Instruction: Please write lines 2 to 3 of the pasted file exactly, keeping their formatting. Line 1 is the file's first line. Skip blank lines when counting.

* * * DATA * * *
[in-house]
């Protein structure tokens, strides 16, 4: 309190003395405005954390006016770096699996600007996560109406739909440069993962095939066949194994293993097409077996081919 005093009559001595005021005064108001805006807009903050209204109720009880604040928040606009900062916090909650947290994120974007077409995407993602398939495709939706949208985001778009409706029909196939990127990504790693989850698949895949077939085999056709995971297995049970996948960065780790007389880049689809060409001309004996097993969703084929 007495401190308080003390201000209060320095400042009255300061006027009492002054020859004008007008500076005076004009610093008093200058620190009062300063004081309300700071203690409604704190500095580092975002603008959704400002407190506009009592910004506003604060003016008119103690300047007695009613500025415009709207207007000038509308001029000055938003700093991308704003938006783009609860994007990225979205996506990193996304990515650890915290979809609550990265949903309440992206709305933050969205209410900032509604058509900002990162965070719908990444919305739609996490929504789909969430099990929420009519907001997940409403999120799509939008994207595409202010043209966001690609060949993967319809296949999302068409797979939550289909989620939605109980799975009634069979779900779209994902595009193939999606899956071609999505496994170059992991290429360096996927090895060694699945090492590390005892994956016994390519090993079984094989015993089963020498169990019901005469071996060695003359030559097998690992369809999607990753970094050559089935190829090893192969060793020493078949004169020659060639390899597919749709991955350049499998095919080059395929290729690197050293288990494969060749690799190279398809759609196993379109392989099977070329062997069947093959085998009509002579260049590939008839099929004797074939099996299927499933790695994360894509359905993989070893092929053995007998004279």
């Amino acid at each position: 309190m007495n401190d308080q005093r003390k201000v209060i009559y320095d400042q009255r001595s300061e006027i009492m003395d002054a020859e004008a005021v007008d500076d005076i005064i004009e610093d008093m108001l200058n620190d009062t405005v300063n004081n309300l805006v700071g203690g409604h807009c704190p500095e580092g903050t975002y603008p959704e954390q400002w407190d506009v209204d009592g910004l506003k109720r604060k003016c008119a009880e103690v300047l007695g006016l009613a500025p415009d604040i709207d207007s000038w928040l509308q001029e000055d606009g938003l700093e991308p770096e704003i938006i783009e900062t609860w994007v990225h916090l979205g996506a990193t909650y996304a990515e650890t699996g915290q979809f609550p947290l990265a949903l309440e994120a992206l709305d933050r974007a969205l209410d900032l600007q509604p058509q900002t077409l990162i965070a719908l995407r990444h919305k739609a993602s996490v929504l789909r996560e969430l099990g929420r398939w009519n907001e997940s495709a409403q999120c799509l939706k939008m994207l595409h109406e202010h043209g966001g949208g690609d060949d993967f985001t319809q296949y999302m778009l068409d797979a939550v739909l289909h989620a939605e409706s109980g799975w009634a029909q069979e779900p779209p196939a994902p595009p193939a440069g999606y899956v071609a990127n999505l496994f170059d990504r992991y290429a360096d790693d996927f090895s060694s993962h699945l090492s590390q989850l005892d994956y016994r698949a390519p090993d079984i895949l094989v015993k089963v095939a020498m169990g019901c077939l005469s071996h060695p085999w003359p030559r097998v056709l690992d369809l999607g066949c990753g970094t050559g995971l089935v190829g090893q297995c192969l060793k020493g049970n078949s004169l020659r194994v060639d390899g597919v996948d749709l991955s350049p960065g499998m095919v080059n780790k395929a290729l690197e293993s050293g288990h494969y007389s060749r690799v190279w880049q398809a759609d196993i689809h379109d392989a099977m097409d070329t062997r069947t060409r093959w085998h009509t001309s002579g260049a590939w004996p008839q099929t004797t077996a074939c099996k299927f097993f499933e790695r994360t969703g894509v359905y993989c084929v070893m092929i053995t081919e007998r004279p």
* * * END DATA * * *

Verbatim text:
């Protein structure tokens, strides 16, 4: 309190003395405005954390006016770096699996600007996560109406739909440069993962095939066949194994293993097409077996081919 005093009559001595005021005064108001805006807009903050209204109720009880604040928040606009900062916090909650947290994120974007077409995407993602398939495709939706949208985001778009409706029909196939990127990504790693989850698949895949077939085999056709995971297995049970996948960065780790007389880049689809060409001309004996097993969703084929 007495401190308080003390201000209060320095400042009255300061006027009492002054020859004008007008500076005076004009610093008093200058620190009062300063004081309300700071203690409604704190500095580092975002603008959704400002407190506009009592910004506003604060003016008119103690300047007695009613500025415009709207207007000038509308001029000055938003700093991308704003938006783009609860994007990225979205996506990193996304990515650890915290979809609550990265949903309440992206709305933050969205209410900032509604058509900002990162965070719908990444919305739609996490929504789909969430099990929420009519907001997940409403999120799509939008994207595409202010043209966001690609060949993967319809296949999302068409797979939550289909989620939605109980799975009634069979779900779209994902595009193939999606899956071609999505496994170059992991290429360096996927090895060694699945090492590390005892994956016994390519090993079984094989015993089963020498169990019901005469071996060695003359030559097998690992369809999607990753970094050559089935190829090893192969060793020493078949004169020659060639390899597919749709991955350049499998095919080059395929290729690197050293288990494969060749690799190279398809759609196993379109392989099977070329062997069947093959085998009509002579260049590939008839099929004797074939099996299927499933790695994360894509359905993989070893092929053995007998004279």
């Amino acid at each position: 309190m007495n401190d308080q005093r003390k201000v209060i009559y320095d400042q009255r001595s300061e006027i009492m003395d002054a020859e004008a005021v007008d500076d005076i005064i004009e610093d008093m108001l200058n620190d009062t405005v300063n004081n309300l805006v700071g203690g409604h807009c704190p500095e580092g903050t975002y603008p959704e954390q400002w407190d506009v209204d009592g910004l506003k109720r604060k003016c008119a009880e103690v300047l007695g006016l009613a500025p415009d604040i709207d207007s000038w928040l509308q001029e000055d606009g938003l700093e991308p770096e704003i938006i783009e900062t609860w994007v990225h916090l979205g996506a990193t909650y996304a990515e650890t699996g915290q979809f609550p947290l990265a949903l309440e994120a992206l709305d933050r974007a969205l209410d900032l600007q509604p058509q900002t077409l990162i965070a719908l995407r990444h919305k739609a993602s996490v929504l789909r996560e969430l099990g929420r398939w009519n907001e997940s495709a409403q999120c799509l939706k939008m994207l595409h109406e202010h043209g966001g949208g690609d060949d993967f985001t319809q296949y999302m778009l068409d797979a939550v739909l289909h989620a939605e409706s109980g799975w009634a029909q069979e779900p779209p196939a994902p595009p193939a440069g999606y899956v071609a990127n999505l496994f170059d990504r992991y290429a360096d790693d996927f090895s060694s993962h699945l090492s590390q989850l005892d994956y016994r698949a390519p090993d079984i895949l094989v015993k089963v095939a020498m169990g019901c077939l005469s071996h060695p085999w003359p030559r097998v056709l690992d369809l999607g066949c990753g970094t050559g995971l089935v190829g090893q297995c192969l060793k020493g049970n078949s004169l020659r194994v060639d390899g597919v996948d749709l991955s350049p960065g499998m095919v080059n780790k395929a290729l690197e293993s050293g288990h494969y007389s060749r690799v190279w880049q398809a759609d196993i689809h379109d392989a099977m097409d070329t062997r069947t060409r093959w085998h009509t001309s002579g260049a590939w004996p008839q099929t004797t077996a074939c099996k299927f097993f499933e790695r994360t969703g894509v359905y993989c084929v070893m092929i053995t081919e007998r004279p």